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Showing posts from January, 2007

Holy Ground

In the short, cold, dismal gray days of winter, I can drive to work before the sun comes up, drive home after it goes down, and never see it or feel its radiation for weeks at a time. So Friday night I strapped the canoe to the top of the truck and headed out to Smith and Bybee lakes before sunrise.

At the east edge of Smith Lake, I pushed the canoe off the ice rimmed shoreline into the cold dark water and headed west. An icy whisper of wind stirred up a train of wavelets that gently splashed against the bow and retarded my progress, but the paddling kept me warm. In those moments of transition, as the sky lightened, and the trees began to murmur, I recalled the words from the creation myth that my particular culture endorses.


“The earth was without form and void, and darkness was upon the face of the deep; and the Spirit of God was moving over the face of the waters. And God said, “Let there be light””

I turned the canoe around and stopped paddling. I floated in the middle of the lake a…

Snow Day

Portland typically doesn’t get more than one or two big snow events per year. When the snow does come, it only loiters for a day or two. This puts snow in the novelty category for most of us who live in the Willamette Valley. When weather forecasters begin to insinuate that snow may reach the valley floor, it is not only the children who run shouting to the windows to verify the first snowflake sighting, the ranks are swollen also by every adult who never grew up in Minnesota or some other reasonable facsimile.

Early Tuesday morning, in what seemed like a sneak attack, the streets began disappearing under inches of snow that readily packed into an ice-like coating. The public school system authorities, still smarting from criticism for having closed down the schools on a day when no snow really materialized, almost erred in the other direction by refusing to call off school until almost seven o’clock. By that time, traffic had already pretty much ground to a halt and any place with ele…

Invasion of the Alien Pods

They looked harmless. They looked like decorative flowers. But hidden among the wilting blooms and walls of sword shaped leaves, the plants were diverting their energy into the production of survival pods, packing them with DNA instructions and the resources necessary to execute the campaign to propagate the species – seeds.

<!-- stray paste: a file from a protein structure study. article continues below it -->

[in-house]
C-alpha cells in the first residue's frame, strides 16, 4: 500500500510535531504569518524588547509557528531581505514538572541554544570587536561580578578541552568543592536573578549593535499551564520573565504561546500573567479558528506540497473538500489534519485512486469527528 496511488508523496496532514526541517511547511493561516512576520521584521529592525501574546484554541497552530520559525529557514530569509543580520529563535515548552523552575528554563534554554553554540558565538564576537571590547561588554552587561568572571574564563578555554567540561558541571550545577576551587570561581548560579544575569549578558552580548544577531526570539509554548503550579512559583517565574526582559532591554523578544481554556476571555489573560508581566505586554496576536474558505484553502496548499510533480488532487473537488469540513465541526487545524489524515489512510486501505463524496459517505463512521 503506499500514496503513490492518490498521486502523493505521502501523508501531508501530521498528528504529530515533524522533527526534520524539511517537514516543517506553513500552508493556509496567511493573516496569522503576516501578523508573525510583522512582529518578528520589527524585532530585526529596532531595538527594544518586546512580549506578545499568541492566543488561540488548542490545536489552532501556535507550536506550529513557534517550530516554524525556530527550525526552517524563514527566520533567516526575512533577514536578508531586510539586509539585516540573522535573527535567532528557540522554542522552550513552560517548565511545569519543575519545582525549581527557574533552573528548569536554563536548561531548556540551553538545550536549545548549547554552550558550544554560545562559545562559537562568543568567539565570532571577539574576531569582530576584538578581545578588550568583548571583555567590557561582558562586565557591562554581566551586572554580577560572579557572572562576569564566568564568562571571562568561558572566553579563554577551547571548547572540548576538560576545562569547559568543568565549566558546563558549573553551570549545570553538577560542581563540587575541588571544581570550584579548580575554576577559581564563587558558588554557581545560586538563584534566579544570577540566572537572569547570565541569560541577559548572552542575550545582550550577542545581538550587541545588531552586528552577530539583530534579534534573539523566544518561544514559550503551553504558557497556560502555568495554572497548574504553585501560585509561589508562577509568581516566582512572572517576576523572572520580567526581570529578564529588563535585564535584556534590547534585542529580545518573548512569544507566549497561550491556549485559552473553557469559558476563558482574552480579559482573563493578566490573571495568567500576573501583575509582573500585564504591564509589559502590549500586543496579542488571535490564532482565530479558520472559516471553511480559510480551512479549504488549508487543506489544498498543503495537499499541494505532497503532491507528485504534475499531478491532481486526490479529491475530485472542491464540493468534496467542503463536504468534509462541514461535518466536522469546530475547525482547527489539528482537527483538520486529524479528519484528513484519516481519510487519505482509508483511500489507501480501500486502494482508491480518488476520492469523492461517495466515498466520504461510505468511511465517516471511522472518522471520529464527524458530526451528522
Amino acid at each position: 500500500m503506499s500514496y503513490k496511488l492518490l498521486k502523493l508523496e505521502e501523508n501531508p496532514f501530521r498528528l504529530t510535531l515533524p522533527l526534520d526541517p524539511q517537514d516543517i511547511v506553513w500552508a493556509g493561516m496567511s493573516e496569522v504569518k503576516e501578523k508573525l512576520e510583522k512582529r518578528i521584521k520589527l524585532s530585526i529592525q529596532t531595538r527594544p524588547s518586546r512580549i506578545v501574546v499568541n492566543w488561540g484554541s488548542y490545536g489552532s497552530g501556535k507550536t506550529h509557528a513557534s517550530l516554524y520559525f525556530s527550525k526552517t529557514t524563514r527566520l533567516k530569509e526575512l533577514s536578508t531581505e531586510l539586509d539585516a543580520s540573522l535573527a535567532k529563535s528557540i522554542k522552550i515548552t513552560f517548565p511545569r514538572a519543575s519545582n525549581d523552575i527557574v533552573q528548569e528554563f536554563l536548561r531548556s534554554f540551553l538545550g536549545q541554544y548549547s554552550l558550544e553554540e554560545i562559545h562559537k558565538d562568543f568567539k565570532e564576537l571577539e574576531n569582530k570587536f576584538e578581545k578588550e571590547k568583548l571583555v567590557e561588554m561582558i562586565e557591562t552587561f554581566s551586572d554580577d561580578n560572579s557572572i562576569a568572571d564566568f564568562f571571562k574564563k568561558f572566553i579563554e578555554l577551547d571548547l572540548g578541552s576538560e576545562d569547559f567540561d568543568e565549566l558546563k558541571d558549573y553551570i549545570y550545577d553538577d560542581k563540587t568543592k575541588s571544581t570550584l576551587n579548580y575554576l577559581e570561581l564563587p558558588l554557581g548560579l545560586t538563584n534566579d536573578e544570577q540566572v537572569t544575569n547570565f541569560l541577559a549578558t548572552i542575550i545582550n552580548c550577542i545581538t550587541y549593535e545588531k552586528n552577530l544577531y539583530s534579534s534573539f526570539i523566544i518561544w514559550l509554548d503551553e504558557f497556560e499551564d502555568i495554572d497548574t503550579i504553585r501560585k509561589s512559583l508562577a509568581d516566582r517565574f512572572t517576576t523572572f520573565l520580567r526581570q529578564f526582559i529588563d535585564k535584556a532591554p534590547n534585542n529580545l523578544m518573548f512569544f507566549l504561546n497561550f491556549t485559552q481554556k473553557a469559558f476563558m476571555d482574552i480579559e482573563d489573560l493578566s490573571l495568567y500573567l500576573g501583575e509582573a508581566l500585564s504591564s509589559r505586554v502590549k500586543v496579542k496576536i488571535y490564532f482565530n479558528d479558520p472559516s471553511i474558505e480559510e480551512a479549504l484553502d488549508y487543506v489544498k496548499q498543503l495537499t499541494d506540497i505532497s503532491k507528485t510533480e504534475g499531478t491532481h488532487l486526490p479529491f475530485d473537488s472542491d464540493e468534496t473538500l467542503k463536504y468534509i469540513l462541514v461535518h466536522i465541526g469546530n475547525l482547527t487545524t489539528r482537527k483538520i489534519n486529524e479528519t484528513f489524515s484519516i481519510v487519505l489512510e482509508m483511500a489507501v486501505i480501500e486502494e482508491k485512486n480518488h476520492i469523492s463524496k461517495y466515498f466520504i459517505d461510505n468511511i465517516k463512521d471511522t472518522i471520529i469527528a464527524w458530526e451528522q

Like economy class passengers stuffed onto an international flight, the seeds are packed into the pods – the fuselages of clever and efficient dispersal devices.

The sun’s deliberate retreat to the South brings an end to the season of excess solar energy. The handwriting is on the wall. The plant must look forward to decline and perhaps death. The signal to activate the pods is sent.Since not even a plant can predict the future, there is some uncertainty about what the optimal conditions for dispersal will be. Therefore the plant is forced to hedge its bets and adopt a strategy that will take advantage of the changing conditions of the autumn season and winter. Som…

Reservoir of Memory

Say a chimpanzee knuckle walks into a cathedral.
Does it stand in awe before the ornate alter or are its predominating thoughts more like, “I don’t see any bananas - Where can I find some bananas?”

Much is being discovered about how similar the genetic code is for chimps and humans, yet the dissimilarities seem fairly significant. So far as I know, chimps don’t build churches, worship before icons, or go on crusades, at least not for purposes of evangelism. The question that goes begging is whether or not chimps neglect their religious duties because of superior intelligence or not.

Frans De Waal has assembled a remarkable book called My Family Album: Thirty Years of Primate Photography. The photographs document the social behavior of monkeys and apes and effectively argue that the difference between a man and a chimp is a small matter of degree on a broad continuum.
Obviously not a chimp.
Chimps use tools, communicate in rich social environments, and recognize themselves in mirrors. That …